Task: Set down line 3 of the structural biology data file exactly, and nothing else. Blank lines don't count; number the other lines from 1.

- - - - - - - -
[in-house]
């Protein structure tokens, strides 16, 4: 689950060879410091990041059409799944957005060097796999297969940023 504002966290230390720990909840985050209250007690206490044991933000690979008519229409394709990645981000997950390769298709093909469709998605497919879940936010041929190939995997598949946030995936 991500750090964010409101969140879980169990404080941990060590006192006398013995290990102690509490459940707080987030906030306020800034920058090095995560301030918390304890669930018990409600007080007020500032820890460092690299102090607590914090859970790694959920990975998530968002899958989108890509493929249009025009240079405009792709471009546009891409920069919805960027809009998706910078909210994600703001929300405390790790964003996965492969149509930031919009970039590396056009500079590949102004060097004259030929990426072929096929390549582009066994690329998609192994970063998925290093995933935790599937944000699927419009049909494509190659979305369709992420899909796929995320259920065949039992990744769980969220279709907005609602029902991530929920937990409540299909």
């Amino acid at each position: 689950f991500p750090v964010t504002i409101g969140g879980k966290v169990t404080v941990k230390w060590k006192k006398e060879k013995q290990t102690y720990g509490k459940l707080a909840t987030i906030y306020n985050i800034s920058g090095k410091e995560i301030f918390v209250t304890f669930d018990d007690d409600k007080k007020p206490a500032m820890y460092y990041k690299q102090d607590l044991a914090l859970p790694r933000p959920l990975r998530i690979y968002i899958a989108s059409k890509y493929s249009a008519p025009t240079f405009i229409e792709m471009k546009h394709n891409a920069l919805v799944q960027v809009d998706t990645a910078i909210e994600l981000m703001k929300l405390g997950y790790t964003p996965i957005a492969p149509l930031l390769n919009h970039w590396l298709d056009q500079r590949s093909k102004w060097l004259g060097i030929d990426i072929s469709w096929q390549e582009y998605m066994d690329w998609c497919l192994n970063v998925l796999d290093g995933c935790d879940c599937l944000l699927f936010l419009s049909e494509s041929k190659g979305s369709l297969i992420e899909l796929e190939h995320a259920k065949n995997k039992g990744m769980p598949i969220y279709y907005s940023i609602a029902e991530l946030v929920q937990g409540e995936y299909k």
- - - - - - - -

């Amino acid at each position: 689950f991500p750090v964010t504002i409101g969140g879980k966290v169990t404080v941990k230390w060590k006192k006398e060879k013995q290990t102690y720990g509490k459940l707080a909840t987030i906030y306020n985050i800034s920058g090095k410091e995560i301030f918390v209250t304890f669930d018990d007690d409600k007080k007020p206490a500032m820890y460092y990041k690299q102090d607590l044991a914090l859970p790694r933000p959920l990975r998530i690979y968002i899958a989108s059409k890509y493929s249009a008519p025009t240079f405009i229409e792709m471009k546009h394709n891409a920069l919805v799944q960027v809009d998706t990645a910078i909210e994600l981000m703001k929300l405390g997950y790790t964003p996965i957005a492969p149509l930031l390769n919009h970039w590396l298709d056009q500079r590949s093909k102004w060097l004259g060097i030929d990426i072929s469709w096929q390549e582009y998605m066994d690329w998609c497919l192994n970063v998925l796999d290093g995933c935790d879940c599937l944000l699927f936010l419009s049909e494509s041929k190659g979305s369709l297969i992420e899909l796929e190939h995320a259920k065949n995997k039992g990744m769980p598949i969220y279709y907005s940023i609602a029902e991530l946030v929920q937990g409540e995936y299909k």